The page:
Likely, I know (at least partially) why his children eschewed him. OK. So be it. Their experience was not mine. Mine, not theirs. Why did his grandchildren value him so little? Likely because of watching their parents' treatment of him. He was smart enough not to try to be my dad - I had one I valued tremendously, thank you very much. He was flawed. He was the best example I ever knew of a person who got up every day and went forth to do good things and to do things well.

Something that charmed me: A favored bit of videotape exists and - oh! - it charms me. It was the July 4th holiday and we were out at sea, pulling in so much fish that we'd press it on everyone we ever knew and Father Beno's soup kitchen. When we went onboard, Stepfather told Amber he had a little project for them to do to surprise everyone else aboard. She was about 5, big black eyes sparkling at the notion of a surprise project. They went off together into the galley and we all swore we weren't looking at them. Yes, the sound of the electric mixer and the eventual good smells told us they were likely baking a cake, and they were. It would be iced white with strawberries and blueberries to fashion an American flag. Captain Sean had free range on the boat. He had work to do nearly 24/7 and orders such as "don't come into the galley" did not apply to him. He grinned, watching the cooks and it is he who saw what had to be caught on videotape. It was loud on that vessel. Diesel engines roaring, excited anglers one-upping each other outside on deck, electric mixer going. Amber is a talker - one who feels compelled to communicate. Stepfather was as deaf as a post. On the tape, she stands on an ice chest next to Stepfather, the only way she could reach the countertop. The viewer can see her mouth moving and her head turning toward him. No response of any kind. She continued to crack eggs and her mouth continued to move, though she got no recognition. She figured it out for herself. Not missing a beat in her egg-cracking, she shot an elbow into Stepfather's ribs. He gave a little start and smiled at her. She engaged in her own version of sign language to get across whatever important cake-making message she felt so driven to deliver. He bobbed his head. They were having fun.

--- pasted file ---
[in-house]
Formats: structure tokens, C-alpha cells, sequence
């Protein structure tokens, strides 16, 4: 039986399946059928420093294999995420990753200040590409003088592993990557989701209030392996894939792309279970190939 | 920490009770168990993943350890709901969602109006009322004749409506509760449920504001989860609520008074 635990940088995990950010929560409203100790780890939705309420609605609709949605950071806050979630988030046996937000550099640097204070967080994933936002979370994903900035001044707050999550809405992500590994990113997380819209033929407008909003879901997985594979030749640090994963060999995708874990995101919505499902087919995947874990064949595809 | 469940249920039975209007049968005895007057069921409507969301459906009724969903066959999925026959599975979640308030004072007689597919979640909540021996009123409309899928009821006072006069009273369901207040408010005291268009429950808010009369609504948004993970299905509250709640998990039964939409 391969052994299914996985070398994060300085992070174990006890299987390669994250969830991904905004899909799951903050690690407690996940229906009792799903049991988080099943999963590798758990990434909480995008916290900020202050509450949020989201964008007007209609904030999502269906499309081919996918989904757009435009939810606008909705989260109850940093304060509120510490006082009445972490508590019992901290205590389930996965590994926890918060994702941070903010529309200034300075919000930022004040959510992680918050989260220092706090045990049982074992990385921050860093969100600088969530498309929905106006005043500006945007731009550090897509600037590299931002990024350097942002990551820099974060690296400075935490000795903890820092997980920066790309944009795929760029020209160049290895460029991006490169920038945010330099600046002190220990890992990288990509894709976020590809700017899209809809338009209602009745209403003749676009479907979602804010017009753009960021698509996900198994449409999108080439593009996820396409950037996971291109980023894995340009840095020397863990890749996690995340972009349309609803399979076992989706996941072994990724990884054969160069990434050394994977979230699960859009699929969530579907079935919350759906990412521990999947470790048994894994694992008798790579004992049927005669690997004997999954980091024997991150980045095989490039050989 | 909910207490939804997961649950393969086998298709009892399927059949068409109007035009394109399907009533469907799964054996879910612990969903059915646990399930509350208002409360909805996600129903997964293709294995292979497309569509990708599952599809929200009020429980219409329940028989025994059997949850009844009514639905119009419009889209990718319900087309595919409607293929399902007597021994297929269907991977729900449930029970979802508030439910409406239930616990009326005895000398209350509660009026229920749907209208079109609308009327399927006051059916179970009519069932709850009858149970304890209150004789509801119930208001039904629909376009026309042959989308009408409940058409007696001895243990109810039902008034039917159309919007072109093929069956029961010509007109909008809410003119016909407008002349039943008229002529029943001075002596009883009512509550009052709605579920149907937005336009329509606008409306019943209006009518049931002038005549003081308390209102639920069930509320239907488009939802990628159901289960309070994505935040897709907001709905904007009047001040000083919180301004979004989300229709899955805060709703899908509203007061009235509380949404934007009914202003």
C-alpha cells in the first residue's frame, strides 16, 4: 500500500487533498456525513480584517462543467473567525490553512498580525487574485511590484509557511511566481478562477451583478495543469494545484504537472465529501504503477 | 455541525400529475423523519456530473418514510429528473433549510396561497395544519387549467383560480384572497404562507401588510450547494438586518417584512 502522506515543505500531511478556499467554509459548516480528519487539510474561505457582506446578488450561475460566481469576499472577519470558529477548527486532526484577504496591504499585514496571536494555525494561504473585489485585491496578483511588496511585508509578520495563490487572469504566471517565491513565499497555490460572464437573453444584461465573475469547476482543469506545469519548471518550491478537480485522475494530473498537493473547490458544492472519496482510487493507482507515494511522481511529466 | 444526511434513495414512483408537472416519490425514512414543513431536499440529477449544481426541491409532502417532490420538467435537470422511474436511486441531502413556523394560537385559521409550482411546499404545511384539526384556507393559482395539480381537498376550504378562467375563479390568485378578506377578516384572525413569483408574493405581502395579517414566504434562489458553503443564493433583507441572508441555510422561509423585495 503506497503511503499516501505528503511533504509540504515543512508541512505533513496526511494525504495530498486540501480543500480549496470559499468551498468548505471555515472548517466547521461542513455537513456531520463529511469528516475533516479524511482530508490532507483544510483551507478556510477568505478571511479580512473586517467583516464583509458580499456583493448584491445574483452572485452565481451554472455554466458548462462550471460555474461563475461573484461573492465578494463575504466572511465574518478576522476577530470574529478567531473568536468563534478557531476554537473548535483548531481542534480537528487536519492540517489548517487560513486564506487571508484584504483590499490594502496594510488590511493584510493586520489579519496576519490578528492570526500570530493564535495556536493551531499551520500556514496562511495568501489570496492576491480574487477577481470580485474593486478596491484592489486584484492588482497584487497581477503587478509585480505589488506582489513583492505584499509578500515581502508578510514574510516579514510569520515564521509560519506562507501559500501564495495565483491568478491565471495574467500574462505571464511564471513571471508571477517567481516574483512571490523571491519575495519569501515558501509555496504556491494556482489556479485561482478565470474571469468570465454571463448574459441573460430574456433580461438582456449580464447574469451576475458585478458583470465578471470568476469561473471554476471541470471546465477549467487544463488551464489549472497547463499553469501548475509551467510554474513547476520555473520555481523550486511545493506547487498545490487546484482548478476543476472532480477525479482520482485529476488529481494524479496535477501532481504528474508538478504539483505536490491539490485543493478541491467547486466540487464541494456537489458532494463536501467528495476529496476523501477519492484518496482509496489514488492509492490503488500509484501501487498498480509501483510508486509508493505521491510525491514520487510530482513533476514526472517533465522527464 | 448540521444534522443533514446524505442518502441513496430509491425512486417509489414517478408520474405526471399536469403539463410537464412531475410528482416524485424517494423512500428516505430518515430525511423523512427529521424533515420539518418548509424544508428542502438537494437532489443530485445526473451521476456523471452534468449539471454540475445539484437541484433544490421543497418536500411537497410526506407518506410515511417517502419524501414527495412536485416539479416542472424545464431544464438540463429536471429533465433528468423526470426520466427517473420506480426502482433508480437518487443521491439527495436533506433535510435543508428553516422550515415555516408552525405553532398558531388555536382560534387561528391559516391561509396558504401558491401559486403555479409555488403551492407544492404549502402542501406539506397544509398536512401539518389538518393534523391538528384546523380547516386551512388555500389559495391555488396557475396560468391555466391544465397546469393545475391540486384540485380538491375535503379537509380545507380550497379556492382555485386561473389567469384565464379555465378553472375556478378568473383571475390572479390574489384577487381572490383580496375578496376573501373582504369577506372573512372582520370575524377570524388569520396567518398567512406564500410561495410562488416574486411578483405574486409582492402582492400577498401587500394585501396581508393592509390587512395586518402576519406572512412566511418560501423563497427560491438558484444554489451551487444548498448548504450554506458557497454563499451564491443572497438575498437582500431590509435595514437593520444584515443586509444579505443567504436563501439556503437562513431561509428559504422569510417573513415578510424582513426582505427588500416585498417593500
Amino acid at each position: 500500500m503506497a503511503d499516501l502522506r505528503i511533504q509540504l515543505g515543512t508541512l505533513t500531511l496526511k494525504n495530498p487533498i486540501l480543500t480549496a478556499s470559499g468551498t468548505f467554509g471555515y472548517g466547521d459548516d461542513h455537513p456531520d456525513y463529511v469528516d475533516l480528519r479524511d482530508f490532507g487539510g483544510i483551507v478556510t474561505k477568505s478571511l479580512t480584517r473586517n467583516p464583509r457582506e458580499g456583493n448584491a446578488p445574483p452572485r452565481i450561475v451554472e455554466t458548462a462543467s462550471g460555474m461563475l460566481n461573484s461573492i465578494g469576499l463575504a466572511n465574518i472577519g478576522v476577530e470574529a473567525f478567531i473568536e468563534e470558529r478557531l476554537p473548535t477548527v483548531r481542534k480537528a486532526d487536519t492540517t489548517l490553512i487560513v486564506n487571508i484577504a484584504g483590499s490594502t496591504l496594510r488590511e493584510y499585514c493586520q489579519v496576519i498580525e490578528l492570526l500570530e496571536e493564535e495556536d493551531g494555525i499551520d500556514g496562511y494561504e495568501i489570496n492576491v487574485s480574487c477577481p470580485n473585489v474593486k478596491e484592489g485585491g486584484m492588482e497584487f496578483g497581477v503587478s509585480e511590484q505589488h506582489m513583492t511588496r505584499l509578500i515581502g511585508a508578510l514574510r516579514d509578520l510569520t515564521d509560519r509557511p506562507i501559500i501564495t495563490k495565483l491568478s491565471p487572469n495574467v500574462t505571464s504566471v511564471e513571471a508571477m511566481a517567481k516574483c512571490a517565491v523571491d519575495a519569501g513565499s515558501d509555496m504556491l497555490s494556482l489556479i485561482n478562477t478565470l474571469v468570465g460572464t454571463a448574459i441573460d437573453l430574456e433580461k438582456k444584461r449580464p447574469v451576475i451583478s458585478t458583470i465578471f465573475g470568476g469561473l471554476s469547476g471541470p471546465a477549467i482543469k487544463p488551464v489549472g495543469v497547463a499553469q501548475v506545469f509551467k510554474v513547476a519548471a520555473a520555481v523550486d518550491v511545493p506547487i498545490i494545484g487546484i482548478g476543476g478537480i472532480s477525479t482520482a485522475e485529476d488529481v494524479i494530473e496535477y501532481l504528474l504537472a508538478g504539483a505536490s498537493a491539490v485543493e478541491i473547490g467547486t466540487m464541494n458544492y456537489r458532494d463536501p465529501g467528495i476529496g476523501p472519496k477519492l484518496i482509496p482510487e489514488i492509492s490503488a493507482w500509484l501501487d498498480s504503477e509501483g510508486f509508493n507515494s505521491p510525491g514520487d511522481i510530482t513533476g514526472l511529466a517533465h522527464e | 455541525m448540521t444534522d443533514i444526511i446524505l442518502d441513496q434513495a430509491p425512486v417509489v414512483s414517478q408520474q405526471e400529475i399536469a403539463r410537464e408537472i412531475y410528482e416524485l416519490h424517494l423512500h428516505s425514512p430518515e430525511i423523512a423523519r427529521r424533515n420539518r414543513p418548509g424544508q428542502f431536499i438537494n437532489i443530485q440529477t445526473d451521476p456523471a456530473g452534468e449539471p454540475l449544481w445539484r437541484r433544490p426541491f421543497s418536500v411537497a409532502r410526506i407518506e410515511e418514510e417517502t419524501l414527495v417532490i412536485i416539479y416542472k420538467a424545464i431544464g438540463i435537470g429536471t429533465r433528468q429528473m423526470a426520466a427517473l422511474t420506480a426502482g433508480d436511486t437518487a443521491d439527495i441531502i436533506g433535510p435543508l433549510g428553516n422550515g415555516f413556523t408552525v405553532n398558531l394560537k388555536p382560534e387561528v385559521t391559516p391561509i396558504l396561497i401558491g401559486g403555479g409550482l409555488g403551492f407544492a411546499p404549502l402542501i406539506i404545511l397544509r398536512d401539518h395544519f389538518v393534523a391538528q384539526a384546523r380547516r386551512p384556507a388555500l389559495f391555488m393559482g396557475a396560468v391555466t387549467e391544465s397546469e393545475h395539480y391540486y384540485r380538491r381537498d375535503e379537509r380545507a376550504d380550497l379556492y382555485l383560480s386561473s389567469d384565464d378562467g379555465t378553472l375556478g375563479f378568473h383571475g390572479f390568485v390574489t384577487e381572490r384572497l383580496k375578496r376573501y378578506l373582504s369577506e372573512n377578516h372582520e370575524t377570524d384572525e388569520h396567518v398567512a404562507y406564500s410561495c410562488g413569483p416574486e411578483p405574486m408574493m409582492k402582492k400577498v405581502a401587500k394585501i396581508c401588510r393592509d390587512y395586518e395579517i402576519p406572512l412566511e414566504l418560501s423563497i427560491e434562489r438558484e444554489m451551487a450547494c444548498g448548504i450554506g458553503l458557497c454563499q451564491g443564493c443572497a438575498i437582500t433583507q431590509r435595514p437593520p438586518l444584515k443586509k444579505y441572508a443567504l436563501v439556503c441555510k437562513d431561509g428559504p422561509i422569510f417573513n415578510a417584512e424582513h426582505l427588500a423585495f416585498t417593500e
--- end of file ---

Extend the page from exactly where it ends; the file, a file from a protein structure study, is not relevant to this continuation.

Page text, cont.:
1. This post is an outstanding recount of a life well lived, and that you loved him shows very plainly, and I can only imagine how difficult a post it must have been.

    After reading this, I almost feel like I knew him, at least briefly.

    After reading this, I wish I had known him.

  2. @ Matt ~ Uh-oh. Well done. I'm weepy again. I wish everyone had known him. Few would regret it. It was, indeed tough to write, but I'm peaceful now. Sad. Missing him. Peaceful. Thank you, Matt.

  3. I was reading most of this thinking, "Well, it's a nice little story about a nice old man". Then I came to the suicide attempt. I didn't see THAT coming. A lesser writer, I think, would have either left it out, so as to keep it a sweet little story, or, if sensationalism instead was what they were after, make the stepfather seem like a disturbed individual from 1914 onward. Knowing real life defies easy catagorization, you did neither. Instead, you described a decent, successful man, who, in spite of that success, arrived at a very dark place toward the end of his life. He spent a lifetime overcoming obsticles. I guess he saw the aging process as yet another obsticle to be overcome. I know he's been gone for over a decade, but sorry for your loss, anyway. 1914! Just think, he lived through both world wars, saw a man fly solo across the Atlantic, and another walk on the moon!

    By the way, the title of this post didn't show up on the sidebar. What's up with that?

  4. @ Kirk ~ Thank you so much. When I am telling the true stories from life, I try to keep them true and as balanced as I can. People are all/each just mixed bags of stuff. This is the first time I've really dealt with the loss of him. I don't want this to sound trite, but I was both busy at the time and still in my role as Cleopatra, the Queen of Denial. This was a good exercise for me.

    BTW, the one who really saw a lot of world was my Granny-O, born in 1899. Her brother sold newspapers in Knoxville, TN,and she always remembered him bringing home the edition that told of the sinking of the Titanic.

    Blogger! Grrr! Ever since I was irreverent in print about Blogger on Sunday, it has conspired to bite me. You can't believe what I had to do just to get my blog name on the sidebars, never mind the title! I'll think twice before accusing Blogger of eating boogers (in writing) again.

  5. A sweet and sad tale of a good man. You write him well.

  6. @ Tag ~ Oh, I thank you. He WAS a fine man. I miss him.